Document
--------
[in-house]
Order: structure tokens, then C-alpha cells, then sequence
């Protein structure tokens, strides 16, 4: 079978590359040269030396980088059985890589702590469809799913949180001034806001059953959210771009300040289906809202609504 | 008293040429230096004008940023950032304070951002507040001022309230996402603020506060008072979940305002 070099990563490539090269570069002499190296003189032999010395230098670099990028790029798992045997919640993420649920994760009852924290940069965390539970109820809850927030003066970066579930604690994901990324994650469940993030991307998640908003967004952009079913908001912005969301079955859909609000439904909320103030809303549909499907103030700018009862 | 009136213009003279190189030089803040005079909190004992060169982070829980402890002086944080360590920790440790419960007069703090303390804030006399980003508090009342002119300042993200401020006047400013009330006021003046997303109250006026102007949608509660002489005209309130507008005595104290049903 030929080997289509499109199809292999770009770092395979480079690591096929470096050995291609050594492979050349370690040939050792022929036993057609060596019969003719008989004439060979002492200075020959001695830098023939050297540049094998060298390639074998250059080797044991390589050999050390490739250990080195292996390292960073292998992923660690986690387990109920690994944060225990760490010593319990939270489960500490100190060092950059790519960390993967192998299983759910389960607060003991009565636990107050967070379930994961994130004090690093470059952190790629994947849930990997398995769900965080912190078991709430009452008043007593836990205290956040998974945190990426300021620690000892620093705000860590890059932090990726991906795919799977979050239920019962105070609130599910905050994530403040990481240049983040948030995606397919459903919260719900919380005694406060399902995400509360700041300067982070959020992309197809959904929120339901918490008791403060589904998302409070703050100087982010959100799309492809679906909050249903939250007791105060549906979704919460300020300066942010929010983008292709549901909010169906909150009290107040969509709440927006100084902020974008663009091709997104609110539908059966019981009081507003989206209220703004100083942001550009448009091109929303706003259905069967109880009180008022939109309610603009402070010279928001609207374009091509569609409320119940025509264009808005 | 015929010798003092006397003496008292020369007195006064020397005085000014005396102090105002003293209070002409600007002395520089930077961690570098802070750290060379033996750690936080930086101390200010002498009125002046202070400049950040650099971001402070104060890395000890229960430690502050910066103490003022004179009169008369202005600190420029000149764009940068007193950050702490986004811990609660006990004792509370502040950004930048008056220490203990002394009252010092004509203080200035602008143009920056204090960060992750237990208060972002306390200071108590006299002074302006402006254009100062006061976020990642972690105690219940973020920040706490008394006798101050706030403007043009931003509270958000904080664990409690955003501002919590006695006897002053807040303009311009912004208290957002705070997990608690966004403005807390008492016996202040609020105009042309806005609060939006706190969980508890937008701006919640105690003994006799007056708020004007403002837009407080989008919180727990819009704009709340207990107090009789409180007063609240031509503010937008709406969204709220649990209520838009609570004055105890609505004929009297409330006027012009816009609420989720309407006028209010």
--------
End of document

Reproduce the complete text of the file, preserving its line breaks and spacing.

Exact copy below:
[in-house]
Order: structure tokens, then C-alpha cells, then sequence
């Protein structure tokens, strides 16, 4: 079978590359040269030396980088059985890589702590469809799913949180001034806001059953959210771009300040289906809202609504 | 008293040429230096004008940023950032304070951002507040001022309230996402603020506060008072979940305002 070099990563490539090269570069002499190296003189032999010395230098670099990028790029798992045997919640993420649920994760009852924290940069965390539970109820809850927030003066970066579930604690994901990324994650469940993030991307998640908003967004952009079913908001912005969301079955859909609000439904909320103030809303549909499907103030700018009862 | 009136213009003279190189030089803040005079909190004992060169982070829980402890002086944080360590920790440790419960007069703090303390804030006399980003508090009342002119300042993200401020006047400013009330006021003046997303109250006026102007949608509660002489005209309130507008005595104290049903 030929080997289509499109199809292999770009770092395979480079690591096929470096050995291609050594492979050349370690040939050792022929036993057609060596019969003719008989004439060979002492200075020959001695830098023939050297540049094998060298390639074998250059080797044991390589050999050390490739250990080195292996390292960073292998992923660690986690387990109920690994944060225990760490010593319990939270489960500490100190060092950059790519960390993967192998299983759910389960607060003991009565636990107050967070379930994961994130004090690093470059952190790629994947849930990997398995769900965080912190078991709430009452008043007593836990205290956040998974945190990426300021620690000892620093705000860590890059932090990726991906795919799977979050239920019962105070609130599910905050994530403040990481240049983040948030995606397919459903919260719900919380005694406060399902995400509360700041300067982070959020992309197809959904929120339901918490008791403060589904998302409070703050100087982010959100799309492809679906909050249903939250007791105060549906979704919460300020300066942010929010983008292709549901909010169906909150009290107040969509709440927006100084902020974008663009091709997104609110539908059966019981009081507003989206209220703004100083942001550009448009091109929303706003259905069967109880009180008022939109309610603009402070010279928001609207374009091509569609409320119940025509264009808005 | 015929010798003092006397003496008292020369007195006064020397005085000014005396102090105002003293209070002409600007002395520089930077961690570098802070750290060379033996750690936080930086101390200010002498009125002046202070400049950040650099971001402070104060890395000890229960430690502050910066103490003022004179009169008369202005600190420029000149764009940068007193950050702490986004811990609660006990004792509370502040950004930048008056220490203990002394009252010092004509203080200035602008143009920056204090960060992750237990208060972002306390200071108590006299002074302006402006254009100062006061976020990642972690105690219940973020920040706490008394006798101050706030403007043009931003509270958000904080664990409690955003501002919590006695006897002053807040303009311009912004208290957002705070997990608690966004403005807390008492016996202040609020105009042309806005609060939006706190969980508890937008701006919640105690003994006799007056708020004007403002837009407080989008919180727990819009704009709340207990107090009789409180007063609240031509503010937008709406969204709220649990209520838009609570004055105890609505004929009297409330006027012009816009609420989720309407006028209010």